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Tribes Get More Fishing Days Above Bonneville; Steelhead Numbers Still A Concern
Posted on Friday, September 28, 2018 (PST)

Treaty commercial gillnetters, who have fished several days a week since August 27 for fall chinook salmon in Zone 6, are adding another few days this week.


The two-state Columbia River Compact this week approved adding 2.5 days, Sept. 26 – 28, bringing the total days fishing mostly in the Bonneville and John Day pools to 18.5 days since their opening.


Through Sept. 22, tribal gillnetters have caught 42,962 fall chinook; 21,951 of those are upriver bright chinook, and the total through Sept. 28 is expected to rise to 46,962 fish overall, 24,651 expected to be the URB fish that, when determining harvest allocations are considered a surrogate for Snake River fall chinook, according to the Sept. 25 Fall Fact Sheet No. 7 ( The treaty allocation is 28,198 based on the pre-season URB forecasted run size.


The U.S. v Oregon Technical Advisory Committee, which forecasts run sizes in pre-season and adjusts those forecasts in-season, met Monday, Sept. 24, deciding to stick with its latest forecast of URB of 122,600 fish. However, TAC did adjust its forecasts for Pool Upriver Brights to 21,600 and Bonneville Pool Hatchery to 38,200 fish, according to Stuart Ellis of the Columbia River InterTribal Fish Commission and TAC lead. That may change when TAC meets again next week, he added.


“With the surprisingly large dam count yesterday,” he said at the Compact hearing Tuesday, Sept. 25, “when we meet next week our current expectations may turn out to be a little bit low. The forecast shouldn’t be lower and it may be 2 to 3,000 more.”


According to the Fish Passage Center (, more than 5,000 fall chinook adults passed over Bonneville Monday. Prior to that Sept. 20 through Sept. 23, the count has been 3,447, 4,913, 4,047 and 2,966. Total fall chinook over the dam this year is 158,442 adults and 24,590 jacks. Last year on the same date, the count was 265,996 adults and 30,401 jacks. Both years are considerably lower than the 10-year average of 467,790 adults and 69,021 jacks.


The allowable impact rate for combined treaty Indian and non-treaty fisheries is 31.25 percent of the URB run based on preseason forecasts, the Fact Sheet says. This impact limit is allocated 23 percent to treaty Indian fisheries and 8.25 percent to non-treaty fisheries.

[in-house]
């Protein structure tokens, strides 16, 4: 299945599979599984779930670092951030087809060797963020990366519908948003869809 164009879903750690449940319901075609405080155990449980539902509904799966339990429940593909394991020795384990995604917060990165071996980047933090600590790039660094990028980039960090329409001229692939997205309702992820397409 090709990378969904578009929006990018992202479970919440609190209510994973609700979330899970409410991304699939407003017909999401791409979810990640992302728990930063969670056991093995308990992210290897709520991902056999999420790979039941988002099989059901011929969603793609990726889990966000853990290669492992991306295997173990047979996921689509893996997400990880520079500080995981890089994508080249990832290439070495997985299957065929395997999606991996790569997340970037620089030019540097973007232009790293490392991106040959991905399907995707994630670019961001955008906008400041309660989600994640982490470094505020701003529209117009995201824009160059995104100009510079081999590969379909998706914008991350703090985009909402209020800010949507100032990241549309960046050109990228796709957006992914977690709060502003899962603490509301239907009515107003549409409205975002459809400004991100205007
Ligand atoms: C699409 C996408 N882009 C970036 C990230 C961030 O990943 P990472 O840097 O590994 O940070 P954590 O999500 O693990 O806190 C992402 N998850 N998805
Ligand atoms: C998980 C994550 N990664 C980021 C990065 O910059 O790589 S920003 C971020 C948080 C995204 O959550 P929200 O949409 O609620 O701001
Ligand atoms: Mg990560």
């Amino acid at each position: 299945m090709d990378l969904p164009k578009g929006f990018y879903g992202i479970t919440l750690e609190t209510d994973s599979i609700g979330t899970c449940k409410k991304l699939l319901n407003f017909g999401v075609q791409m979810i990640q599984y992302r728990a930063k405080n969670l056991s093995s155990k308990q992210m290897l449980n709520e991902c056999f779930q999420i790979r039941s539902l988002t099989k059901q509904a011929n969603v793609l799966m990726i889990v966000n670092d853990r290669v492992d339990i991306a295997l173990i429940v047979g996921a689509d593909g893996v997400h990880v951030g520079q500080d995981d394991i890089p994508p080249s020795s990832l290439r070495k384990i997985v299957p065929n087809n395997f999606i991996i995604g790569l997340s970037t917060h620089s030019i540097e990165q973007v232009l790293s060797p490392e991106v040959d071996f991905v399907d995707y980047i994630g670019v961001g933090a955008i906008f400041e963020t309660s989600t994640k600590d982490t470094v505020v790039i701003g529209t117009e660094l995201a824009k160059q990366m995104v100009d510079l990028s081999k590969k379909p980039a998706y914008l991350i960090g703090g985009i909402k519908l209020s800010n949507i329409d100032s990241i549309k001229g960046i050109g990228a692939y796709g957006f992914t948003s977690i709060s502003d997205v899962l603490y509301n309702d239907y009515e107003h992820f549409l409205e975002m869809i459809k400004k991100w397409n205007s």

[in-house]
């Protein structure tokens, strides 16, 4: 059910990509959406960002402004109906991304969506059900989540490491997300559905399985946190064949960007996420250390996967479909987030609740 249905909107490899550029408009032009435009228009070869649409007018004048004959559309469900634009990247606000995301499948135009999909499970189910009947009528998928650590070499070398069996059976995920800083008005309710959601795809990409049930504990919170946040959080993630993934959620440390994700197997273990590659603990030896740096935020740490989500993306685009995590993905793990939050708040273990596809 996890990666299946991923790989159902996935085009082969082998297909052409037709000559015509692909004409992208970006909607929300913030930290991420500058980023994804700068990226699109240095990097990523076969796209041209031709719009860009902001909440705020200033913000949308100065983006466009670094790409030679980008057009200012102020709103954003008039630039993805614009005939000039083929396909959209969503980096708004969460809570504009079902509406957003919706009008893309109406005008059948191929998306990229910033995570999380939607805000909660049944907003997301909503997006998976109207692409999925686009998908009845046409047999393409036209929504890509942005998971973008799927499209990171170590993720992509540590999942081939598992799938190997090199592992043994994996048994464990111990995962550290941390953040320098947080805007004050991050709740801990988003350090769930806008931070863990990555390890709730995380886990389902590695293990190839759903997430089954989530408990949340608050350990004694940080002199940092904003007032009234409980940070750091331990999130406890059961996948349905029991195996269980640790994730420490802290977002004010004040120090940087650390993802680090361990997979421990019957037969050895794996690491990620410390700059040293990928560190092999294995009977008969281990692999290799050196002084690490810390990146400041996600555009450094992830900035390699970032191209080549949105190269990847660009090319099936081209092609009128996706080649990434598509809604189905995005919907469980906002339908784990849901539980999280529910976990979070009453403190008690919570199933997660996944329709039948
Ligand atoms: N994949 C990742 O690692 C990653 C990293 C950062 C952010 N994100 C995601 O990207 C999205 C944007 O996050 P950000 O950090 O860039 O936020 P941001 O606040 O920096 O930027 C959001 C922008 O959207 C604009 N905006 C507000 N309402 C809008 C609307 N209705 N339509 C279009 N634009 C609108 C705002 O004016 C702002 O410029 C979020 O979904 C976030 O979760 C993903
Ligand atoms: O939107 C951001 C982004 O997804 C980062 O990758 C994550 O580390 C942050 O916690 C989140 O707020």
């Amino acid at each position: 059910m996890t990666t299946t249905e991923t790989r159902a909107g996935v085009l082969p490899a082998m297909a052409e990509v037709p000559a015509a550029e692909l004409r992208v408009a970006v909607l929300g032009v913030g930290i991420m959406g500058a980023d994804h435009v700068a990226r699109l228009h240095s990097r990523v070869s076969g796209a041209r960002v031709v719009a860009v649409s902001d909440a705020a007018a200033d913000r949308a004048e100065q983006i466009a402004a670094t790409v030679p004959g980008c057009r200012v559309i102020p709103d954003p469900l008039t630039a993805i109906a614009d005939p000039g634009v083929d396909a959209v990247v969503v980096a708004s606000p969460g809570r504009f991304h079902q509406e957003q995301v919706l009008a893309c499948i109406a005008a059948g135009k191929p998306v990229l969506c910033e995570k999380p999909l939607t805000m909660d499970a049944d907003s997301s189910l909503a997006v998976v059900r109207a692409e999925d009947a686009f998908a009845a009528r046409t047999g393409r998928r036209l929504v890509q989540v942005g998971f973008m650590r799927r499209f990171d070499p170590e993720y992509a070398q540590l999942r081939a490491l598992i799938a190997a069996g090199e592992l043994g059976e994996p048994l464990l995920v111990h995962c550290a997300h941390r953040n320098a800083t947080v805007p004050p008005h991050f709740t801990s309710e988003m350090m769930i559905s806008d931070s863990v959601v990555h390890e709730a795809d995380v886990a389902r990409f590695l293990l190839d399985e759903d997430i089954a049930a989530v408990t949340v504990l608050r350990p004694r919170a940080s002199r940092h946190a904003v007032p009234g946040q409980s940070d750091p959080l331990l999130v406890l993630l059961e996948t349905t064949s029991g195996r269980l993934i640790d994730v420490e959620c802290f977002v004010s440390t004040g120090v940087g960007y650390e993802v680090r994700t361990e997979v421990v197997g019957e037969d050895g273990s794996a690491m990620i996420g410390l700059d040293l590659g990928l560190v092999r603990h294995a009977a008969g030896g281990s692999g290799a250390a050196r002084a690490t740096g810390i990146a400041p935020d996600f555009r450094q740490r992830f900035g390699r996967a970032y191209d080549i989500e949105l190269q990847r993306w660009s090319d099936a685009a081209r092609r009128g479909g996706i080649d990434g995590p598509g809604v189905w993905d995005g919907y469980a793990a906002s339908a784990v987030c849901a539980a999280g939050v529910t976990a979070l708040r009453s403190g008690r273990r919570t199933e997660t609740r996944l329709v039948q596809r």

The escapement goal at the Spring Creek Hatchery is 7,000 adult fall chinook (BPH stock). Some 16,000 BPH stock have already reached the hatchery, Ellis said. The management goal for adult fall chinook at McNary Dam is 60,000 fish. The count at McNary as of Sept. 24 was 64,418 adults and 7,274 jacks. Last year on the same date the count was 82,552 adults and 6,775 jacks. The 10-year average is 169,843 adults and 27,315 jacks.


The river from the mouth to the Oregon/Washington border closed to salmonid fishing for both commercial non-treaty gillnetters and recreational fishers two weeks ago, Sept. 12, when anglers exceeded the non-treaty allocation. The closure applies to chinook, coho and steelhead (steelhead fishing on the Columbia actually closed earlier, on Aug. 27 due to a lower than anticipated run of fish). See CBB, September 14, 2018, “Salmonid Fishing Closed On The Columbia River; 2018 A Bad Year For Salmon Returns,”


The steelhead run, particularly the B-run (index) wild component of the run, continues to be of concern.


Through Sept. 24, some 83,136 A- and B-run steelhead including 26,693 unclipped fish have passed Bonneville Dam. Unclipped fish include both wild and unclipped hatchery fish. TAC’s update to the total expected run of A- and B-run steelhead is 92,800 fish at Bonneville Dam. Of those, 64,500 are clipped hatchery origin fish and 28,300 are unclipped.


To break the numbers of steelhead down further, the Fact Sheet says that of the total 69,500 A-run fish expected, 48,900 are hatchery, with 2,900 of those unclipped hatchery fish. Some 20,600 of the A-run are wild. Of the total 23,300 B-run fish, some 20,700 are hatchery, of which 2,200 are unclipped hatchery fish. The wild component totals just 2,600.


Based on the updated forecast, treaty impacts are limited to 15 percent of B-run, but allowed impacts decline to 13 percent if the B-index run size is less than 20,000. Through Sept. 22 treaty gillnetters have caught 418 B-run fish and by the end of this week, the count is expected to rise to 578 B-run fish. The tribes do not itemize whether the B-run fish caught are wild or hatchery.


The goal for upriver coho salmon passage at Bonneville Dam is 50 percent of the ocean abundance. Total passage this year was expected to be 51,800 adult coho, 65 percent of the forecasted ocean abundance of Columbia River coho destined for areas upstream of Bonneville Dam, the Fact Sheet says. Through Sept. 24, 26,514 coho adults and 5,003 jacks have passed Bonneville Dam. Last year on the same date, 40,063 adults and 2,478 jacks had passed the dam. The 10-year average is 66,801 adults and 4,274 jacks. Total treaty harvest is expected to be 2,321 coho.


Fishing effort, Ellis said, is declining from a high of 622 gillnet boats Sept. 3 through 7, to the expected number this week of under 500 boats.


“There is some indication that some fishers are packing it up for the season,” Ellis said. “I’m guessing the number of boats will be closer to 400 than to 500.”


The Compact’s Sept. 25, 2018 Action Notice is at


Also see:


--CBB, August 17, 2018,”WDFW Restricts Fisheries On Columbia River, Two Tributaries To Support Steelhead Run,”


-- CBB, Aug. 10, 2018, “Hot Water Temperatures Prompt Oregon/Washington To Close Deschutes, Yakima River Mouths To Fishing,”


--CBB, July 27, 2018, “Fall Chinook Fishing Begins Wednesday With Run Forecasted At 50 Percent Of 10-Year Average,”

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